1. AA works. You will finally know peace. It’s scarier than shit to go to your first meeting. As I was walking up to my first one I kept saying be brave. But once you are there being afraid goes away. I am here for you. I was where you are right now. There is a bond between drinkers. We know your pain!

  7. SC is spot on. The definition of insanity is doing the same thing over and over expecting different results. Maybe try inpatient treatment or outpatient treatment or a counselor trained in drug and alcohol therapy or AA…doing it alone is not working for you. I feel for you, but change it up. I don’t think getting some help will make it worse.

  8. One of my favourite phrases came from Caroline Knapp. She said “alcohol makes everything better, until it makes eveything worse”.This was the truth that flicked a switch for me. This was exactly what had happened in my life. With this one sentence I was able to acknowledge that the last 30 years of wine in my life had been fun, had been great, but now it wasn’t fun anymore, it didn’t stack with the rest of my life anymore, and it was time to move on.
    Don’t give up Annie. You have SO much in your life. Alcohol is just a part of your life, it is not your life. You can continue your life but just without the alcohol in it. Please try once more.

  9. Try not to let your concerns about future scenararios sabotage your present. At the beginning, it is impossible to envisage being comfortable when everyone else is drinking, but you have to trust that after a while without alcohol your thinking will start to change. I could never have imagined being comfortable as the only non-drinker; now I look around at everyone and it just seems silly. And I now notice that not everyone is drinking to excess. Yesterday was a blip. Have a plan for today, and for each day. It WILL get easier, it will become what you want to do, not just what you think you should do, and you will come to realise you have gained so much more than you have ever “given up”.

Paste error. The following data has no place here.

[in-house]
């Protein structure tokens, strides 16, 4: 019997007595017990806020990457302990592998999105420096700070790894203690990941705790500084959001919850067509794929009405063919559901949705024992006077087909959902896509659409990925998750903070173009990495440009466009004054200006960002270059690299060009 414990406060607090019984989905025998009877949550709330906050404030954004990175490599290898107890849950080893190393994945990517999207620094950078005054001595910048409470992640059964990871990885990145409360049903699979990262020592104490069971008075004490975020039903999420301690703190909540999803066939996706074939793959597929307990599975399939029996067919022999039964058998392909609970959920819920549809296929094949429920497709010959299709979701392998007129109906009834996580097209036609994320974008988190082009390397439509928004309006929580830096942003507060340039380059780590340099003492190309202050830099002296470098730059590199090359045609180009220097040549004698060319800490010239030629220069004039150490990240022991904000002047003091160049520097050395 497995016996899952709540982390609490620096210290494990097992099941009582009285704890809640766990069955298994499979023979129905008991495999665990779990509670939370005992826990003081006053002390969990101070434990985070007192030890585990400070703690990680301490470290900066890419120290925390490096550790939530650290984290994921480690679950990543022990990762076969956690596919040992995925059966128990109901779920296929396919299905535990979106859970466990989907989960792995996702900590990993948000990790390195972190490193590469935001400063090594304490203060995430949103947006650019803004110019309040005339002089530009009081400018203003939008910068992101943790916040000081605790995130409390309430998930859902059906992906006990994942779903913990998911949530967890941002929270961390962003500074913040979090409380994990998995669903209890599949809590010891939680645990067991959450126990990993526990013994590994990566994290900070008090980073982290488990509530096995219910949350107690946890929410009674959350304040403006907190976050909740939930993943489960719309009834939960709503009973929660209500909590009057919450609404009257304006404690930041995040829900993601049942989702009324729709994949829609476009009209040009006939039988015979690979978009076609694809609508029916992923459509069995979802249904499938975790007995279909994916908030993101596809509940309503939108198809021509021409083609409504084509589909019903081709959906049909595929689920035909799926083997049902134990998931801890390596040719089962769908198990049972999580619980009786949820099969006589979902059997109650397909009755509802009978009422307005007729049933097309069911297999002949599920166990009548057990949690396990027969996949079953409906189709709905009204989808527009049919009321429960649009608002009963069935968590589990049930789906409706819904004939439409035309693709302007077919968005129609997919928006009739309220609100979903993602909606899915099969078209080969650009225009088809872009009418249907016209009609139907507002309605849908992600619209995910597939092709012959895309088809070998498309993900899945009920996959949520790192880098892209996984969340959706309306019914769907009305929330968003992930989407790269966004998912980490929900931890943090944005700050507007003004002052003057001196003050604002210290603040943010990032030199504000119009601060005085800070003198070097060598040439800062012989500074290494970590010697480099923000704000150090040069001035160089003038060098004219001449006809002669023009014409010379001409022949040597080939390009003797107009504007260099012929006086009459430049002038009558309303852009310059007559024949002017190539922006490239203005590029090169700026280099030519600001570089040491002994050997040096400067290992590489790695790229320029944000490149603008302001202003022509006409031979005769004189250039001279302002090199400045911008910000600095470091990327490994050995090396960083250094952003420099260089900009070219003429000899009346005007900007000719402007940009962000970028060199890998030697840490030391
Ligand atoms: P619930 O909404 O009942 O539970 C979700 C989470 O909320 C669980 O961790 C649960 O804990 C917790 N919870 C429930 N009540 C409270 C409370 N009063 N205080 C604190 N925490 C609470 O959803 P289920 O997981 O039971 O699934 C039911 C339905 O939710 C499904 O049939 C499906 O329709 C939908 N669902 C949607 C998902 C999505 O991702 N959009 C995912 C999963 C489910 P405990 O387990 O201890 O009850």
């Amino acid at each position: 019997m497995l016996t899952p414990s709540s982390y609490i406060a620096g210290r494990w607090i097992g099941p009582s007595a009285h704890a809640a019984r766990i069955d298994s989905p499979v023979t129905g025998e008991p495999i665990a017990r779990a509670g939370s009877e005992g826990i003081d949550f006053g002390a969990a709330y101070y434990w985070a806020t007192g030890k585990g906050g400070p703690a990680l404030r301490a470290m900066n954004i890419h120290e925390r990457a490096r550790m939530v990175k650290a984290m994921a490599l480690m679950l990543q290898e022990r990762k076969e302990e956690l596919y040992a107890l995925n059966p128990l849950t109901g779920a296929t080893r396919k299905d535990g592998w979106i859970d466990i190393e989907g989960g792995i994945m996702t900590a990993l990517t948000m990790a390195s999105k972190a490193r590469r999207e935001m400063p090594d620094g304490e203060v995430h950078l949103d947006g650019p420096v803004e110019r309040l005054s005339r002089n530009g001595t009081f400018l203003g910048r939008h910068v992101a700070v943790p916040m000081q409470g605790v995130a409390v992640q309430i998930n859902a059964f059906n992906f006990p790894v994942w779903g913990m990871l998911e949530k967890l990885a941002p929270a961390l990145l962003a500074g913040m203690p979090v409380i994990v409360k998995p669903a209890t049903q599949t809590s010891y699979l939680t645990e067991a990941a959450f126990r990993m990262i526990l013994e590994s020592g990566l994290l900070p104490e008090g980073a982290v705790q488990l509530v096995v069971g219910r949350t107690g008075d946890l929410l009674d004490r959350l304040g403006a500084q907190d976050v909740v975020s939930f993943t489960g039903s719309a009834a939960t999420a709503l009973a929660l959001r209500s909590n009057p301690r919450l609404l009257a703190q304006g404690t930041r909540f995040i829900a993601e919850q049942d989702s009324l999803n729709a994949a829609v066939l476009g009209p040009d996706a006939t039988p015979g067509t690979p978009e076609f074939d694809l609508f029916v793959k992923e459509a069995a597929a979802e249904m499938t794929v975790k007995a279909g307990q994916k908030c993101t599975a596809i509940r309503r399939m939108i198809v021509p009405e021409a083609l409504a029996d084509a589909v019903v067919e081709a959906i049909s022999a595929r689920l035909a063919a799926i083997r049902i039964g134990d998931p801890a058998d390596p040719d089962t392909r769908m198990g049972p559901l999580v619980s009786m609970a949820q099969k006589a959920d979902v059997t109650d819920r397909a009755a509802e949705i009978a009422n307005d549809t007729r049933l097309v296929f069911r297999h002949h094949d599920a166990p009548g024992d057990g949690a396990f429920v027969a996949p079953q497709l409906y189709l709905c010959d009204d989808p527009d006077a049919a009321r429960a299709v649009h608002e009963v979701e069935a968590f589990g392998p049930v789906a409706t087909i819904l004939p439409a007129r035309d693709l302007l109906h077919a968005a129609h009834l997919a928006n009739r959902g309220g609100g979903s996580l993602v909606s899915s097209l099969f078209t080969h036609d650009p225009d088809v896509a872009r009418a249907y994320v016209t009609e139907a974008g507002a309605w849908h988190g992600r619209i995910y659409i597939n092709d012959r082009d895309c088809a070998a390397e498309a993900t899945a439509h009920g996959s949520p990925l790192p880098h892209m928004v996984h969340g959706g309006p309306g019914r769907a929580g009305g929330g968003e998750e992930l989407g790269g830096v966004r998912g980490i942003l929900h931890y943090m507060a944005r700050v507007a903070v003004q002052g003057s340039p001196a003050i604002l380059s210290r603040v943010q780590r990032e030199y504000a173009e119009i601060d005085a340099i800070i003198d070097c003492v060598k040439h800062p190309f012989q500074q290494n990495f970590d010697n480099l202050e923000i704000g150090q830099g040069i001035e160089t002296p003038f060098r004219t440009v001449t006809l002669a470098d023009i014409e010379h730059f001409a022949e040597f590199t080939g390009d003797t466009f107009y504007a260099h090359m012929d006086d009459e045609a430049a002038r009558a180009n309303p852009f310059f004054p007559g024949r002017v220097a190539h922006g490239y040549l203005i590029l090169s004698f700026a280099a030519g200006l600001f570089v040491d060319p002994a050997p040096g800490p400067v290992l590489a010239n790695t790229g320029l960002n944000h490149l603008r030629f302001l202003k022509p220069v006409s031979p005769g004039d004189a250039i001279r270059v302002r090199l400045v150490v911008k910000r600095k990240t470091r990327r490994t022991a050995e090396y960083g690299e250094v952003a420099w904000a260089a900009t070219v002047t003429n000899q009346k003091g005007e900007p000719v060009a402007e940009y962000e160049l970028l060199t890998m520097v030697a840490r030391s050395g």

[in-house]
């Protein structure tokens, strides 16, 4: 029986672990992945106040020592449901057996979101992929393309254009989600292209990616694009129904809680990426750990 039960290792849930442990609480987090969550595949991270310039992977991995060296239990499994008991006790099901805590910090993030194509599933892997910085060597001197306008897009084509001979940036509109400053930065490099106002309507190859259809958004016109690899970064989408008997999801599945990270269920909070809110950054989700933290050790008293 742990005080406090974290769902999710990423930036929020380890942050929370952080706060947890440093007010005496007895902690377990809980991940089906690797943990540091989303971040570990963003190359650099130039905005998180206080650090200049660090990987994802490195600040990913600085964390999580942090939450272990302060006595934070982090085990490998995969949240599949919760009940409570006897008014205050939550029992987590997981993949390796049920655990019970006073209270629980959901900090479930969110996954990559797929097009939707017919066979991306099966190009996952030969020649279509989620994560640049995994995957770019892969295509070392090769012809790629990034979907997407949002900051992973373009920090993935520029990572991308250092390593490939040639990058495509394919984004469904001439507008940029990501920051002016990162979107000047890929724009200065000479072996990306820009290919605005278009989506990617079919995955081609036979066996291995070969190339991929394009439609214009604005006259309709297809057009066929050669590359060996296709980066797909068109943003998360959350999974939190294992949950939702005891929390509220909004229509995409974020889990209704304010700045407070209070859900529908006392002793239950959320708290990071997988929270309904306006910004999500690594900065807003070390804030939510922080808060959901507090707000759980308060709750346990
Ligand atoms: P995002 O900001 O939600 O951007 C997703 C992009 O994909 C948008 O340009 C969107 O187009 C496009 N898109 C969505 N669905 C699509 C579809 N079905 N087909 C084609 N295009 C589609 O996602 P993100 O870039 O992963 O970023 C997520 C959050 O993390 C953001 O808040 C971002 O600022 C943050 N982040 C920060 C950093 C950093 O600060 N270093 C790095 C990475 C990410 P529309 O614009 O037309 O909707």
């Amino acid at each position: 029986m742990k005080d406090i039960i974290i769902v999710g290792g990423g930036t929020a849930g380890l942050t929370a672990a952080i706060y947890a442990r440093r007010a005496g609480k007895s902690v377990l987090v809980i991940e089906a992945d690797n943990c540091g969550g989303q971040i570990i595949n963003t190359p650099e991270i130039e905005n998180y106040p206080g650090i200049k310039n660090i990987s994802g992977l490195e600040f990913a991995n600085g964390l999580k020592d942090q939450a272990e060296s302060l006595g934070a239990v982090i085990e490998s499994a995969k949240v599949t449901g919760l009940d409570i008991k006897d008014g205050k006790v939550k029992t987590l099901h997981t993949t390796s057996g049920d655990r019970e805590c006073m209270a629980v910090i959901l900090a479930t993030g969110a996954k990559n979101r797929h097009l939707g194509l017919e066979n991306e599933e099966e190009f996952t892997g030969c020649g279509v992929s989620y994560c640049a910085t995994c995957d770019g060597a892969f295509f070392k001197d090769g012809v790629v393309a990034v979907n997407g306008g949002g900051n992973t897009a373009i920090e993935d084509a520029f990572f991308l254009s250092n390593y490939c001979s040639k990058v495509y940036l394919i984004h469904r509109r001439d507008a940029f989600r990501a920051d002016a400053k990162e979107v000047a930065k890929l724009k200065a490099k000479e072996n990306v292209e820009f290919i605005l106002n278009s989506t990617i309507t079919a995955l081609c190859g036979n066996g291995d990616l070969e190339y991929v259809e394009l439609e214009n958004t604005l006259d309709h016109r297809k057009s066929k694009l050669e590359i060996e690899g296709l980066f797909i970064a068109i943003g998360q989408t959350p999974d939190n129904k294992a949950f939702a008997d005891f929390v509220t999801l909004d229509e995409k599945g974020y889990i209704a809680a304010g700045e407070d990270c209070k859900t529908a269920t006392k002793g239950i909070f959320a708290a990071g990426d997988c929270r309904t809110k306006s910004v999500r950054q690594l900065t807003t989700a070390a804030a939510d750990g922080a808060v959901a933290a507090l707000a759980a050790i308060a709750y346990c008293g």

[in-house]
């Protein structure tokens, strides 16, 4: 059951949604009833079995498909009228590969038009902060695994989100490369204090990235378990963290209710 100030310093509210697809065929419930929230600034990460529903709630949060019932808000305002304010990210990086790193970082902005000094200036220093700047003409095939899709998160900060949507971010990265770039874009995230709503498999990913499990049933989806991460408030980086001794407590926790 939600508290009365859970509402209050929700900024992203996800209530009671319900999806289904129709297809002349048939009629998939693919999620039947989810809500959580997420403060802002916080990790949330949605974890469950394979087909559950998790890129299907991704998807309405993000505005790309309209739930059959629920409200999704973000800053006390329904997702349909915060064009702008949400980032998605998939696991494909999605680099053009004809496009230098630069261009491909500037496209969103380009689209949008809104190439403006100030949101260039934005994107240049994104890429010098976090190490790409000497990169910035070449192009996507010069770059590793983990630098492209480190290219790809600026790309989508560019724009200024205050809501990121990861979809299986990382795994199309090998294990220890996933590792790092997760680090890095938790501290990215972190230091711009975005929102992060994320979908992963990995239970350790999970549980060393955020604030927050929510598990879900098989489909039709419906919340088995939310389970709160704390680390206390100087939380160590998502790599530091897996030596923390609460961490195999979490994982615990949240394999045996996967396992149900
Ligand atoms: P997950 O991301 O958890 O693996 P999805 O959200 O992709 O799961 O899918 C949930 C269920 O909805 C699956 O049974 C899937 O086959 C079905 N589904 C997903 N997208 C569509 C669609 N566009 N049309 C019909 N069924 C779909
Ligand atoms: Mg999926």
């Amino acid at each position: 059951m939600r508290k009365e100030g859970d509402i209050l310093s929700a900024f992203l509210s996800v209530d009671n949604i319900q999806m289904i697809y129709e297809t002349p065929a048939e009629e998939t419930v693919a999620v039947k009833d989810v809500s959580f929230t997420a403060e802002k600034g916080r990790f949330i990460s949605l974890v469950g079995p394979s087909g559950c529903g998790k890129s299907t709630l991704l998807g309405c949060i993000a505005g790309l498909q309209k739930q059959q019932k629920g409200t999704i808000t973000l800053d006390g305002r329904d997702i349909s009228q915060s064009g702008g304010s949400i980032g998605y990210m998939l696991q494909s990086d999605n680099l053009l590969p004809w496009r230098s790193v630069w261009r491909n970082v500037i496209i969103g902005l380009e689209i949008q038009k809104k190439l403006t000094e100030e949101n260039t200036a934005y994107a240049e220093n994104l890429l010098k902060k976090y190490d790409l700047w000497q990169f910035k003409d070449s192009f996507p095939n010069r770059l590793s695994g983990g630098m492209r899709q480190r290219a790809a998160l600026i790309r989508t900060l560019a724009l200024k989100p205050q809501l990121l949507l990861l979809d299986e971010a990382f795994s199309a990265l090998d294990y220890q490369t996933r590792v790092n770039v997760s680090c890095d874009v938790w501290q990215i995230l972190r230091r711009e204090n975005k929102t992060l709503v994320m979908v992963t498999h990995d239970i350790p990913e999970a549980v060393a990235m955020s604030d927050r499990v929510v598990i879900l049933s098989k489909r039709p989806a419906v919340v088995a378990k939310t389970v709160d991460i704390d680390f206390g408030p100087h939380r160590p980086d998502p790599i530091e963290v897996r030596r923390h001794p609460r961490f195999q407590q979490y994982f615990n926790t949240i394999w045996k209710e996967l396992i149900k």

10. Try not to let your concerns about the future sabotage your present efforts. Right now you need to get through each day, and have a plan for how to get through each day, and trust that your thinking will change, as it will. It won’t always be like this.Your booze brain told you it is hopeless to try when everyone around seems to be drinking. Your booze brain is a liar. You have learnt so much already, and know how much better you feel when you don’t drink. Yesterday was a blip. Today you don’t drink, and tomorrow you will feel better.

  11. I’m with SC, et al who are discussing getting more help. It’s not a sign of weakness, nor is it “bothering” anyone, nor is it some failing on your end. We ALL need help one way or another. And it doesn’t have to be AA. There are many other ways to get sober and stay sober. And happy. Blogs are nice but they don’t keep you sober. Talking to others in real life and having a solid plan of sorts is key. Your ego and pride will tell you over and over again that you “got this” but it’s a liar. We all need help. I have my recovery peeps, I have a running coach, I have a therapist, I have all sorts of people who help me. As I help others. That’s what we do for one another!

    You are not alone. Perhaps it is time to change it up.


  12. One thing they said at one of my first meetings was, ‘you never have to drink again.’ I didn’t get it right away. I thought, ‘I want to keep drinking.’ What it really meant was that you never have to feel that incomprehensible demoralization again. I feel for ya honey & am praying for you. I remember how it felt, all that you described above. So exhausting! If you choose to reach out for it, you too will never have to drink again. Freedom.